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A sparkling universe where Yuko Fuzuki creates words from Tetsuro Komai's paintings.

駒井哲郎の画から文月悠光が言葉を生み出す、煌めきの宇宙

Go, see and feel the world of art
File.7 Yokohama Museum of Art “Tetsuro Komai—A Sparkling Universe on Paper” Related event “When words are born from pictures”
Miyuki Inoue (copywriter)

Tetsuro Komai is one of the pioneers who made the Japanese art world aware of new print expressions and their appeal through copperplate prints. However, personally, I am interested in the cross-genre activity called ``Jikken Kobo'' in which Komai participated. When I heard that a wide variety of talents such as composers, critics, lighting artists, photographers, engineers, and sculptors were gathered together, I got excited and thought, ``That's just like the Ballets Russes!''

Ballets Russes, which was active mainly in Paris in the early 20th century, was a melting pot of talent that brought together ballet dancers such as Nijinsky, Cocteau, Satie, Picasso, Laurencin, and Coco Chanel. I never thought there was such wonderful avant-garde activity in Japan!
On Saturday, November 10th, a related event was held where the poet Yumitsu Fuzuki was invited as a guest, so I decided to go out and experience the world of art that transcends genres.

*Tetsuro Komai (Photo: Kiyomi Kawaguchi)

The first thing that caught my eye when I visited the exhibition room before the event was a portrait of Tetsuro Komai. Excuse me, but what a nice guy!
Born in 1920 (Taisho 9) in what is now Nihonbashi, Chuo Ward, he attended Keio Kindergarten, junior high and high school, and then entered Tokyo School of Fine Arts (now Tokyo University of the Arts). It's a brilliant profile. When he was teaching at a university, he was careful about his attire, wearing ``a white dress shirt, a navy blue suit, and a tie.'' I can't help but think that the freedom and unrestrained nature of the work is probably not unrelated to the artist's upbringing.

Then, the talk and poetry reading ``When words are born from pictures'' began.
“Since I am active as a poet, it is rare for me to be invited to museum events,” says Fuzuki. Although he says this, he has a deep knowledge of the world of art, having been a member of the art club in junior high and high school, and chooses his words carefully as he continues his conversation.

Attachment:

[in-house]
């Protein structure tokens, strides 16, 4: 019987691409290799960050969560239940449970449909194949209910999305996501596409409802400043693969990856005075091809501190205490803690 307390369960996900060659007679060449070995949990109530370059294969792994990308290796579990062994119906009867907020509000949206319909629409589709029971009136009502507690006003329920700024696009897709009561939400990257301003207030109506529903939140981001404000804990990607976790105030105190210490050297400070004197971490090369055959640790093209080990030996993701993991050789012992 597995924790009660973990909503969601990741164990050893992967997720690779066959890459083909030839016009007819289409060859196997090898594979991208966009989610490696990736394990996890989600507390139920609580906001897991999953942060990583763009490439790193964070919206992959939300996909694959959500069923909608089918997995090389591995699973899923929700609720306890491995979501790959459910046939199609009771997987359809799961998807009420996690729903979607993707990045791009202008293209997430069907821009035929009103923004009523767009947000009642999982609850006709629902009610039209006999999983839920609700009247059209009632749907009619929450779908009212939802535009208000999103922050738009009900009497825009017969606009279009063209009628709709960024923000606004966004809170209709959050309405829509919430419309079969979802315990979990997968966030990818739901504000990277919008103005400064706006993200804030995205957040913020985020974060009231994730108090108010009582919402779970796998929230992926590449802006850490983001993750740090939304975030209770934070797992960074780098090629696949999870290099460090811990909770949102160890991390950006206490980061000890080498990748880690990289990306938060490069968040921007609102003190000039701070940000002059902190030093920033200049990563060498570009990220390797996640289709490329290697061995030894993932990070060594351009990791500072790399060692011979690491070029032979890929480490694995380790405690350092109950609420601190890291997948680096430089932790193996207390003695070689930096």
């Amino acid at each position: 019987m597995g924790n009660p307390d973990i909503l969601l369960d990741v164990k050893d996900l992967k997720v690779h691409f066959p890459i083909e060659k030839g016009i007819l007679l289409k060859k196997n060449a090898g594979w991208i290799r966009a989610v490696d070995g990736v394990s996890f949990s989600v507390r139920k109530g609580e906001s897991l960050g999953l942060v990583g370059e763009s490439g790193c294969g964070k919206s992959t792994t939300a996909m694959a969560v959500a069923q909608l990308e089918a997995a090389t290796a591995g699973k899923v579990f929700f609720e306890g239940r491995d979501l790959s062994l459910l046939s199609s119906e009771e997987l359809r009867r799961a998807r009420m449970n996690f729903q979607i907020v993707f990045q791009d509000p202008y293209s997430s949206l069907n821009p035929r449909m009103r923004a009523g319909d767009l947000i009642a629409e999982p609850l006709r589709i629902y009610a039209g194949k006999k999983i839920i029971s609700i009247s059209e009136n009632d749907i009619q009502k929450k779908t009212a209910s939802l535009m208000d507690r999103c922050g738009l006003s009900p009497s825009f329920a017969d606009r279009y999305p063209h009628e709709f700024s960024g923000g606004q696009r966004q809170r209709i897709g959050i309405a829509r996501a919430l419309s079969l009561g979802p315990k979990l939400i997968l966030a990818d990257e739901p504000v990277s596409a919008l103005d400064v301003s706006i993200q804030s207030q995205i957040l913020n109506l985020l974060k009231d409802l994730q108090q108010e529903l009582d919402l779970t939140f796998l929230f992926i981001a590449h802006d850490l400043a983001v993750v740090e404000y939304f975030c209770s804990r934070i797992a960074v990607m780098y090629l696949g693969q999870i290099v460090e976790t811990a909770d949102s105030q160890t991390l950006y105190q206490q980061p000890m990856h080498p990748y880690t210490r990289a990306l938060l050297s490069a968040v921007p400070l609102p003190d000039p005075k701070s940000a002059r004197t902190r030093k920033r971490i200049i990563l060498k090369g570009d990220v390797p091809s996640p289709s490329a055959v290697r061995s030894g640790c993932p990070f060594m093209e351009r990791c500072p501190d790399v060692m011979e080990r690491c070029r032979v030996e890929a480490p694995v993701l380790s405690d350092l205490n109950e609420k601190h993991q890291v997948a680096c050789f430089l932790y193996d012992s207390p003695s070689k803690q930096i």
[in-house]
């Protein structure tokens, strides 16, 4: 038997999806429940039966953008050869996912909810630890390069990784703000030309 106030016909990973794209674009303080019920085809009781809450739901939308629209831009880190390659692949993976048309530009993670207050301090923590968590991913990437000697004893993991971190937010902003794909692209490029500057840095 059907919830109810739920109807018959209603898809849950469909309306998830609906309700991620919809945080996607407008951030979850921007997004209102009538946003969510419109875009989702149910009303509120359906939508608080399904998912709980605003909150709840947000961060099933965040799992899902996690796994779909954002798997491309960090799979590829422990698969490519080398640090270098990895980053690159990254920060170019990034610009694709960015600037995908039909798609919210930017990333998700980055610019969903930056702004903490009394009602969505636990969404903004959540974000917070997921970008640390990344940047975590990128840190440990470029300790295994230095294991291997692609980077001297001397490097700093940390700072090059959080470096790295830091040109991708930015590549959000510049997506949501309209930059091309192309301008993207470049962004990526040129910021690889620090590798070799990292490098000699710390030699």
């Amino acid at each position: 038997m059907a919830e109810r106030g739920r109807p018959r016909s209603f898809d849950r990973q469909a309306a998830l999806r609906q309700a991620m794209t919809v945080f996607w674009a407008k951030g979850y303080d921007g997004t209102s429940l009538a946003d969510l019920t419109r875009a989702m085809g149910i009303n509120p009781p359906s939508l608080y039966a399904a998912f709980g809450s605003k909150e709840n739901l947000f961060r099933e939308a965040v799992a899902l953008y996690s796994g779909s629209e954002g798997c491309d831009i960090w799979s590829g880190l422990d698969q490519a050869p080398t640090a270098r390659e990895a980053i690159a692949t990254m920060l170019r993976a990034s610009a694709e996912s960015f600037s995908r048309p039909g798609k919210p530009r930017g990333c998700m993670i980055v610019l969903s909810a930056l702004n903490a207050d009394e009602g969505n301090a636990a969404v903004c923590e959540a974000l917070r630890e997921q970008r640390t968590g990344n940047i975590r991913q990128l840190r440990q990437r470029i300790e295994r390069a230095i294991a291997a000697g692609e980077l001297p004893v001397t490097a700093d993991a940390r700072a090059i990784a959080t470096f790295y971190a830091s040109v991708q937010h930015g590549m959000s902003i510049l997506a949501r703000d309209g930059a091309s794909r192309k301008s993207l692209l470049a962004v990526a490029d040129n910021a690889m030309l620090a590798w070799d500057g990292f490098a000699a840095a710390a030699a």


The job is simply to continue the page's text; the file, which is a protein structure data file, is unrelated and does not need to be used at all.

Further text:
The special edition of ``A Black Horse in the Dark'' on display is a collection of short stories by Yutaka Haniya, and is a ``work'' with illustrations by Komai. The book contains illustrations created by Komai, who was commissioned by Haniya, to visualize the worldview after carefully reading the novel.
``I didn't know the name Tetsuro Komai,'' Fuzuki said, but apparently ``The Black Horse in the Darkness'' was lined up on his bookshelf.
"It wasn't a special edition book, but I found it at a used bookstore when I was a student and bought it by chance."
Maybe there was a connection between them that drew them together because of their talents and talent, even though they were from different genres...

Since there was no tradition of copperplate printing in Japan, Komai taught himself the technique. Because it is a new genre, there are no workshops, and in other words, there are no craftsmen. For this reason, when publishing the collection of poems and paintings, ``Song of Maldoor,'' Komai used a press himself and printed over 2,000 pictures in order to publish 350 copies. The exquisite balance between poetry and paintings seems to be related to the fact that each volume was "handmade" by the artist.

"I feel that it has a powerful force that goes beyond the relationship between poetry and painting. I was attracted to the fact that the relationship between which is dominant and which is subordinate is not fixed, but that they are antagonistic."
Mr. Fuzuki said as he read aloud one of the poems he had chosen from ``Karandorie'', ``Bulbs.''

Afterwards, the talk with the curator and the poetry reading continued, and I felt that Fuzuki and Tetsuro Komai were growing closer.

The final Komai work that Mr. Fuzuki chose was ``The Labyrinth of Time'' (1952).
He wrote a new poem for this painting and read it himself.
Text by Komai that was included in the catalog of the special exhibition is woven into the poem. I feel like I've become a little more comfortable with writing poetry, realizing that there is a way to enjoy it.

During the question and answer session, we introduced one theme that caught our interest.

Q: Do you have cross-genre interactions like you did with Komai among your peers, Fuzuki-san?
A: I think it's wonderful that copperplate prints have become established as a genre, but I also feel like we've become separated from other genres, which makes me a little sad. I think it's amazing that poems and art collections like ``Jikken Kobo'', which were published as a result of this interaction and the power to transcend genres to create new things, are still being looked back on more than 50 years later. Masu.
Personally, I would like to engage with and collaborate with the works of writers and painters who have already passed away, without restricting generations.

After the event, the exhibition-limited menu ``Monochrome Vanilla Café Mocha'' will be served at Café Ogurayama inside the museum. Stir the crispy chocolate on top of the fresh cream until it melts.
The taste of Paris that Komai longed for?
Is it a symbol of Komai, who continued to produce works with a sense of spirit while interacting with poets and musicians?
At first, I thought it suited the deepening autumn scenery.

This event has ended.
《Tetsuro Komai—The Sparkling Universe on Paper》
Exhibition period: Until Sunday, December 16, 2018
Venue: Yokohama Museum of Art
Closed: Thursday
Opening hours: 10:00-18:00 *Until 20:30 on November 23rd (Friday/Holiday)
(Admission is allowed until 30 minutes before closing)

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